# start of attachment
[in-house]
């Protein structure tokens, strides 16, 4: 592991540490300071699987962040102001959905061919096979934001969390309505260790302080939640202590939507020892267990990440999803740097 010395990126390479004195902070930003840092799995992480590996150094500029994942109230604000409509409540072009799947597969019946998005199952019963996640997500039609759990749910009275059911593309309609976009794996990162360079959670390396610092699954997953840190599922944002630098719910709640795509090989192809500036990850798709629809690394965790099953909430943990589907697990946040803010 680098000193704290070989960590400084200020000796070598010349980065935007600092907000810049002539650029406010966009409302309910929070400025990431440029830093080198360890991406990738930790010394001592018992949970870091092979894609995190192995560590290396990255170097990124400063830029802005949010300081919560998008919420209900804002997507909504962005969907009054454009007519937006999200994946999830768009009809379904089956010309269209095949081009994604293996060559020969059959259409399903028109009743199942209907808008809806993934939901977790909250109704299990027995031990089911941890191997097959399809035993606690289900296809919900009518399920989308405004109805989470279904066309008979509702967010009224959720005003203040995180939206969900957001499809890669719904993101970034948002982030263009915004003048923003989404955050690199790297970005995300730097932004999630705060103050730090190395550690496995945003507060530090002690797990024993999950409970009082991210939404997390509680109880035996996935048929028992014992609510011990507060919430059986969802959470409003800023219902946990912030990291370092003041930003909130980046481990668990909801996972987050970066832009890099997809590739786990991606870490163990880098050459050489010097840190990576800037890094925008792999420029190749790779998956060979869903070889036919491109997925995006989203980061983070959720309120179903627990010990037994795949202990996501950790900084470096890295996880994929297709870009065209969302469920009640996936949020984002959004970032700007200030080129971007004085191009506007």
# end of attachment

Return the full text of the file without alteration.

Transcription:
[in-house]
């Protein structure tokens, strides 16, 4: 592991540490300071699987962040102001959905061919096979934001969390309505260790302080939640202590939507020892267990990440999803740097 010395990126390479004195902070930003840092799995992480590996150094500029994942109230604000409509409540072009799947597969019946998005199952019963996640997500039609759990749910009275059911593309309609976009794996990162360079959670390396610092699954997953840190599922944002630098719910709640795509090989192809500036990850798709629809690394965790099953909430943990589907697990946040803010 680098000193704290070989960590400084200020000796070598010349980065935007600092907000810049002539650029406010966009409302309910929070400025990431440029830093080198360890991406990738930790010394001592018992949970870091092979894609995190192995560590290396990255170097990124400063830029802005949010300081919560998008919420209900804002997507909504962005969907009054454009007519937006999200994946999830768009009809379904089956010309269209095949081009994604293996060559020969059959259409399903028109009743199942209907808008809806993934939901977790909250109704299990027995031990089911941890191997097959399809035993606690289900296809919900009518399920989308405004109805989470279904066309008979509702967010009224959720005003203040995180939206969900957001499809890669719904993101970034948002982030263009915004003048923003989404955050690199790297970005995300730097932004999630705060103050730090190395550690496995945003507060530090002690797990024993999950409970009082991210939404997390509680109880035996996935048929028992014992609510011990507060919430059986969802959470409003800023219902946990912030990291370092003041930003909130980046481990668990909801996972987050970066832009890099997809590739786990991606870490163990880098050459050489010097840190990576800037890094925008792999420029190749790779998956060979869903070889036919491109997925995006989203980061983070959720309120179903627990010990037994795949202990996501950790900084470096890295996880994929297709870009065209969302469920009640996936949020984002959004970032700007200030080129971007004085191009506007």